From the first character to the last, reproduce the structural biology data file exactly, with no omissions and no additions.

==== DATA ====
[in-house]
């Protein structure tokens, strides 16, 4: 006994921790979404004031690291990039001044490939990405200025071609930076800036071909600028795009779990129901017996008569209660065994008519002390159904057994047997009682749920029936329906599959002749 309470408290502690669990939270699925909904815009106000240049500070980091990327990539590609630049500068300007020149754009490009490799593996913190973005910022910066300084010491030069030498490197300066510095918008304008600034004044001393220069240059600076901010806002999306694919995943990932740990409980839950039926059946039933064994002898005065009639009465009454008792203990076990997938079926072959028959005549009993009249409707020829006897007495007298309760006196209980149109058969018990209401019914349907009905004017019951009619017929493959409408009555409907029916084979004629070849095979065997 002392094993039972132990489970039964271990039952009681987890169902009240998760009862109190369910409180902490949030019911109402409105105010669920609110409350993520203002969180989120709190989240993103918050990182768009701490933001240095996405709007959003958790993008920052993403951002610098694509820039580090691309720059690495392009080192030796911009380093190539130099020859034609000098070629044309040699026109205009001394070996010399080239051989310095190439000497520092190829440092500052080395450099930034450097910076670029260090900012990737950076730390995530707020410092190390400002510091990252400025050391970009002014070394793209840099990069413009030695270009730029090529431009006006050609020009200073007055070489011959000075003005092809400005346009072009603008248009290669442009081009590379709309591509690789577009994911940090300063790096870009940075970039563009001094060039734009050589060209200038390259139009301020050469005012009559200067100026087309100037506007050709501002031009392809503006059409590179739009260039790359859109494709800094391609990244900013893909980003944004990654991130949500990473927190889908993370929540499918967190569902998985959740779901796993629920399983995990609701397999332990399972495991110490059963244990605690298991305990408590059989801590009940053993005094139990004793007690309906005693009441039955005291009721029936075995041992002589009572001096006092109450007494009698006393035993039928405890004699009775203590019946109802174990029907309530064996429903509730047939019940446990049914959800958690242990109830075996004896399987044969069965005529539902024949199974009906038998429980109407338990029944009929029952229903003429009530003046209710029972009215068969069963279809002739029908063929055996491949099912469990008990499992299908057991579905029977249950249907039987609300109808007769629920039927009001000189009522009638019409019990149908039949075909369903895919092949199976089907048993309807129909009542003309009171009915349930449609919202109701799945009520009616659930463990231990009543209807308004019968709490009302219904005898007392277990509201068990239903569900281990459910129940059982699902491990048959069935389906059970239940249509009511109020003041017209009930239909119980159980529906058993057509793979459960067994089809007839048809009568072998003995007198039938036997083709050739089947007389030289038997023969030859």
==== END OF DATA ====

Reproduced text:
[in-house]
């Protein structure tokens, strides 16, 4: 006994921790979404004031690291990039001044490939990405200025071609930076800036071909600028795009779990129901017996008569209660065994008519002390159904057994047997009682749920029936329906599959002749 309470408290502690669990939270699925909904815009106000240049500070980091990327990539590609630049500068300007020149754009490009490799593996913190973005910022910066300084010491030069030498490197300066510095918008304008600034004044001393220069240059600076901010806002999306694919995943990932740990409980839950039926059946039933064994002898005065009639009465009454008792203990076990997938079926072959028959005549009993009249409707020829006897007495007298309760006196209980149109058969018990209401019914349907009905004017019951009619017929493959409408009555409907029916084979004629070849095979065997 002392094993039972132990489970039964271990039952009681987890169902009240998760009862109190369910409180902490949030019911109402409105105010669920609110409350993520203002969180989120709190989240993103918050990182768009701490933001240095996405709007959003958790993008920052993403951002610098694509820039580090691309720059690495392009080192030796911009380093190539130099020859034609000098070629044309040699026109205009001394070996010399080239051989310095190439000497520092190829440092500052080395450099930034450097910076670029260090900012990737950076730390995530707020410092190390400002510091990252400025050391970009002014070394793209840099990069413009030695270009730029090529431009006006050609020009200073007055070489011959000075003005092809400005346009072009603008248009290669442009081009590379709309591509690789577009994911940090300063790096870009940075970039563009001094060039734009050589060209200038390259139009301020050469005012009559200067100026087309100037506007050709501002031009392809503006059409590179739009260039790359859109494709800094391609990244900013893909980003944004990654991130949500990473927190889908993370929540499918967190569902998985959740779901796993629920399983995990609701397999332990399972495991110490059963244990605690298991305990408590059989801590009940053993005094139990004793007690309906005693009441039955005291009721029936075995041992002589009572001096006092109450007494009698006393035993039928405890004699009775203590019946109802174990029907309530064996429903509730047939019940446990049914959800958690242990109830075996004896399987044969069965005529539902024949199974009906038998429980109407338990029944009929029952229903003429009530003046209710029972009215068969069963279809002739029908063929055996491949099912469990008990499992299908057991579905029977249950249907039987609300109808007769629920039927009001000189009522009638019409019990149908039949075909369903895919092949199976089907048993309807129909009542003309009171009915349930449609919202109701799945009520009616659930463990231990009543209807308004019968709490009302219904005898007392277990509201068990239903569900281990459910129940059982699902491990048959069935389906059970239940249509009511109020003041017209009930239909119980159980529906058993057509793979459960067994089809007839048809009568072998003995007198039938036997083709050739089947007389030289038997023969030859």